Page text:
After ‘You’re A Dog!’ in 2019, Remi Wolf signed to Island Records, telling the major label not to interfere with her. The ballsy move, she says, “was a big leap on my part, as well as the label’s, to go along with all these ideas… but it’s working.”
Soon after the release of ‘I’m Allergic To Dogs!’, her music really started finding an audience, and things haven’t slowed down since. “I think that COVID was weirdly a perfect backdrop for my music,” starts Remi. “People wanted something to lift their spirits, and that EP was such a dance record. I’d literally made that EP for a live show; I created those songs so that when I played them live, everybody was going to have a fucking fun time. I mean, everyone did end up having fun, just in their houses.
“I have no idea why ‘Photo ID’ caught on so hard, though,” she adds. “That’s just a fluke of the simulation, but I try not to think about it too hard.”
All that streaming success and famous fans like Beck, Camila Cabello and Nile Rodgers hasn’t influenced ‘Juno’. It still sounds distinctly like Remi Wolf, but there’s no ‘Photo ID Again’ or cynical collabs. She’s still herself.
“The success did change things but not at a level where I had enough time to be scared about it,” says Remi. “Now though, with the album done, I’ve had time to process everything that’s gone on in my life over the past two years and holy fuck. Jesus Christ. It’s pretty crazy. I’m definitely feeling the pressure now, knowing there are people who are going to be listening to my songs, but I don’t think I had the time for it to affect my writing process. I was too busy to think about it, really.”
From the brash funk opening of ‘Liquor Store’ (“You got an ice cream cone on your leg motherfucker. I’ve got two fish kissing on my clit motherfucker,” sings Remi, less than a minute into the record), through the playground hip-hop of ‘Quiet On Set’, the soaring dream-pop of ‘Front Tooth’ and the beach punk urgency of ‘Grumpy Old Man’, when Remi says “there’s a lot going on” on ‘Juno’, you better believe her.
“I’m happy I got sober; It’s been such a blessing in my life”Remi Wolf
“Most of it was written during COVID, and that was a very self-reflective time but also a really manic time for me, and everyone really,” she explains. “It’s got this weird balance of mania and self-reflection. It shouldn’t work and a lot of the songs ended up sounding psychotic, but I love it.”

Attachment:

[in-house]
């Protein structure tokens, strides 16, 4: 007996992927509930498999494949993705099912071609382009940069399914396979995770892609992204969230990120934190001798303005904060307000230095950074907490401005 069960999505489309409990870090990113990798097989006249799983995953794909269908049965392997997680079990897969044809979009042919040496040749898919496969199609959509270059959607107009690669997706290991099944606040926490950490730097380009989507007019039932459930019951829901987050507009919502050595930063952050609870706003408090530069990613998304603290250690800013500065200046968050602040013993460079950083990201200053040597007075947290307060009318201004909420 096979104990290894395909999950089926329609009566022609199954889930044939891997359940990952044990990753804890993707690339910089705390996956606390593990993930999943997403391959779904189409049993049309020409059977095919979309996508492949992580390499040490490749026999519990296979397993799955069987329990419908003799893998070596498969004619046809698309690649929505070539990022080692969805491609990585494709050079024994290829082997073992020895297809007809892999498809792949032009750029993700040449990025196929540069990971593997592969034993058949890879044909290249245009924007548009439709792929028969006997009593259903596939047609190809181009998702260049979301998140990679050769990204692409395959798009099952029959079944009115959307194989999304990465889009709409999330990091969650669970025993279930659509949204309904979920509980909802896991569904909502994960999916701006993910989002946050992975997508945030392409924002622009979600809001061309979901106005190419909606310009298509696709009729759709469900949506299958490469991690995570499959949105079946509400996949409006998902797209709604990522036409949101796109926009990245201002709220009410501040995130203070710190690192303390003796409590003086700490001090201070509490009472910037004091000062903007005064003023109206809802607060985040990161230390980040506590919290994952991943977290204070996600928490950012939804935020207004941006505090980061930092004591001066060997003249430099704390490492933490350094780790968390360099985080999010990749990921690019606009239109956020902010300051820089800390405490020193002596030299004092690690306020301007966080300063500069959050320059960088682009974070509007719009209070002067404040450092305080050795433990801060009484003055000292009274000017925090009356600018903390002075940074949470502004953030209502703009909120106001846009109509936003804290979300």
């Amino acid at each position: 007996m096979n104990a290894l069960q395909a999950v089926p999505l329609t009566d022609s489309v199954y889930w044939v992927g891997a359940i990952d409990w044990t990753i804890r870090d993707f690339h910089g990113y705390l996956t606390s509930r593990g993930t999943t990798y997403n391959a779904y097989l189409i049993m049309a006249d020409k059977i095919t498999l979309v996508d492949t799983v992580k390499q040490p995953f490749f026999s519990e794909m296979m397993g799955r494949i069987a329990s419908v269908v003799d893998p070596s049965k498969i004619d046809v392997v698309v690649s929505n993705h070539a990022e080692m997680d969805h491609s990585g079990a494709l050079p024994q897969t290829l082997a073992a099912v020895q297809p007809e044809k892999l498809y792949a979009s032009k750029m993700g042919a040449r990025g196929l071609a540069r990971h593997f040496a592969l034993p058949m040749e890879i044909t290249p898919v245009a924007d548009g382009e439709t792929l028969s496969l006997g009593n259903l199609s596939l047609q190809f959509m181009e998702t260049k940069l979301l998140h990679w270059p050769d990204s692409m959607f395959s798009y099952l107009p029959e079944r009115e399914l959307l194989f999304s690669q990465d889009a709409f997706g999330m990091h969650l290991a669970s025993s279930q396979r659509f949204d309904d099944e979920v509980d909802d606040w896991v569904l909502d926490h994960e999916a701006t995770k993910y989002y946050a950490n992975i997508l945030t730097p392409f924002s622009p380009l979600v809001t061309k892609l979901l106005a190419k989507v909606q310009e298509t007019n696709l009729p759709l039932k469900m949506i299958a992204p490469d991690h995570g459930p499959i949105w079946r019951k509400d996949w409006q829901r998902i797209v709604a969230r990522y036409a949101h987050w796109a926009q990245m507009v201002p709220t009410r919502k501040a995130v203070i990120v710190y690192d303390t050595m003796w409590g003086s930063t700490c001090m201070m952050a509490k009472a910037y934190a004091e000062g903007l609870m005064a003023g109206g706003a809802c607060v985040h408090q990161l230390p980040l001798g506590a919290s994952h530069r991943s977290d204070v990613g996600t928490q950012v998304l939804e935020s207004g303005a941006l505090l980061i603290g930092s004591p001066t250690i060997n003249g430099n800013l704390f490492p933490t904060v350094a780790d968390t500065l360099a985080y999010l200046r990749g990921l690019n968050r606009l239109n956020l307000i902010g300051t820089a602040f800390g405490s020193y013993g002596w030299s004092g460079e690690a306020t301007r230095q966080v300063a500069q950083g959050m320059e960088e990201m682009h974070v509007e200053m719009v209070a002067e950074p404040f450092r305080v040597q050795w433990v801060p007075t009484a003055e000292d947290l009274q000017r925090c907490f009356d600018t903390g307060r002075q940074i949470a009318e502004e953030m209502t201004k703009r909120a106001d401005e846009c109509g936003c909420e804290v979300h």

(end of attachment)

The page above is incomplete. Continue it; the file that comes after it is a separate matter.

There was no vision for the album before Remi got into the studio. “Good on you, every artist who has a vision or full-on vibe for their record, but I’m never going to be that person,” she explains. “I just go with the flow and follow where my instincts are taking me.” Every song was written in a day, and once the clock struck midnight, Remi only returned to the tracks to tweak or polish them if they excited her enough. “Every song is a snapshot into what I was feeling when I was writing. It’s basically a little COVID journal for me.”
Inspired by the records and artists she’d turned to for comfort since she was a child – Gwen Stefani, John Mayer, Kacey Musgraves, Amy Winehouse, Nirvana – the writing process for ‘Juno’ was very insular, with “big emo vibes,” she says. “There wasn’t a lot to talk about, except myself and my own experiences. There were times where the music really didn’t sound like me, but I love experimenting. Whether it’s sound, my voice or the lyrics, I love pushing myself to go further and further. I think we ended up with a record that sounds like nothing else. We made something really unique.”
Remi tries to pick out the extremes of the record – suggesting ‘Quiet On Set’, ‘Sally’ and ‘Street You Live On’, before admitting defeat. Every track offers something new, something bold. “It’s a very different sounding record to anything I’ve made before. We’ve made an experimental pop album.”
When lockdown began to ease last June, Remi played a drive-in concert that just happened to be the first gig back in the entire state of Los Angeles. By all accounts, it was a glorious return for her and live music, with the celebrations continuing long into the night. It was one drunken blackout too many, though, and the next day, she asked her family for help. She was soon admitted to rehab and has been sober ever since.
Instead of drinking to cope with industry pressures, Remi’s substance abuse issues were “just a thing I’d been doing for a while,” she reflects. “I decided it was time to get my act together.” She finds it weird that drinking “is so socially acceptable, but once it isn’t serving you anymore, once it becomes a destructive force in your life, that’s when I had to reevaluate what my relationship to alcohol was going to be.”